Coverage C: This is entity coverage wherein the company is insured against securities claims. Lawsuits naming directors and officers along with other parties are common. The coverage provides protection to the company for its own liabilities in such a situation. Entity coverage basically renders allocation (the portioning off of blame) unnecessary for securities claims. Additionally, D&O policies may be composed of extensive allocation clauses that force the parties to negotiate an allocation agreement. In case both parties are unable to reach an agreement, the policy may provide a default or force the parties to accept arbitration.

    Other considerations: Factors such as the size and form of the company, location, mergers and acquisitions, industry type and loss experience determine the premium rates in a typical D&O policy. It is important to note that the insurer does not have the duty to defend the directors and officers. Many insurers allow deductibles if they can identify the individuals named in the legal suit. D&O policies are offered on a claims-made basis; in other words, claims must be made and reported during the policy period. Though the insurer holds the right to oversee the defense and approval of defending strategies, expenditures, and settlements.

    Many insurers also include employment practices liability coverage in the D&O policy. The coverage may not be as comprehensive as a traditional stand-alone policy and may offer relatively less coverage.

    Nevertheless, certain types of companies are protected under safe harbor statutes. For example, some states have provisions that protect directors of non-profit companies from losses. But safe harbor statutes do not reduce the necessity for insurance—the provisions only protect the individual from a final adjudication but not from a suit being filed.

    When Does It Make Sense to Buy Personal Liability Insurance?

    Personal liability insurance policies are purchased primarily by high-net-worth individuals or those with sizable assets, but this type of coverage is recommended to anyone with a net worth that exceeds the combined coverage limits of other personal insurance policies, such as home and auto coverage.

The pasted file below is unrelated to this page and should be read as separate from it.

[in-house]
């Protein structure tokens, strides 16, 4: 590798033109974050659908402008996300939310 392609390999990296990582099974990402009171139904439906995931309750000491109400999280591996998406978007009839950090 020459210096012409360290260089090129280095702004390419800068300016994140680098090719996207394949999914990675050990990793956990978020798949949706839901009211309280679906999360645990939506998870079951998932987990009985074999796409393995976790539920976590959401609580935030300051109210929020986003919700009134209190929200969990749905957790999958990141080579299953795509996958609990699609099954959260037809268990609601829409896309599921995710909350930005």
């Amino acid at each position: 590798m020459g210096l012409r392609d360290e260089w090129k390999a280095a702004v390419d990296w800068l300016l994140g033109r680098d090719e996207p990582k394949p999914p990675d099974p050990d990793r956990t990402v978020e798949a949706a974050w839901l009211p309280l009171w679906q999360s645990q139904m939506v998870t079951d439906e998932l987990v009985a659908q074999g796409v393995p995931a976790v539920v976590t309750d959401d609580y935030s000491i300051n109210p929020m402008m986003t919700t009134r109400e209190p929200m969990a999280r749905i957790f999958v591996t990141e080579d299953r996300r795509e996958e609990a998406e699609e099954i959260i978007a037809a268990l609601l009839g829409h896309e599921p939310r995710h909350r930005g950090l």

In short, personal liability insurance makes sense for individuals who have a higher-than-average risk of being sued, such as landlords.

    Homeowners insurance covers liability claims from accidents that occur on a policyholder’s property, but only to a specified limit. Homeowners facing fees beyond that amount could face financial disaster.

    Commonly called an umbrella insurance policy, personal liability insurance makes payments on the policyholder’s behalf in cases of property and auto accidents, as well as situations that involve libel, slander, vandalism or invasion of privacy. The policy also covers injuries that occur at secondary residences or seasonal homes, within recreational vehicles, on the premises of rental properties, or on a boat or watercraft owned by the policyholder.

    The cost of an additional insurance policy doesn’t appeal to everyone, although most carriers offer reduced rates for bundled coverage packages. Personal liability insurance is considered a secondary policy and may require policyholders to carry certain limits on their home and auto policies, which may result in additional expenses.

    Common insurance terms and what they mean

    Every industry has its own unique language – and insurance is no exception. Here are some key insurance definitions and terms you might come across as you consider insuring yourself or your stuff.

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    Actual cash value (ACV)

    The value of any property that is lost or damaged at the time of the loss, in contrast to Replacement Cost (RC). See depreciation.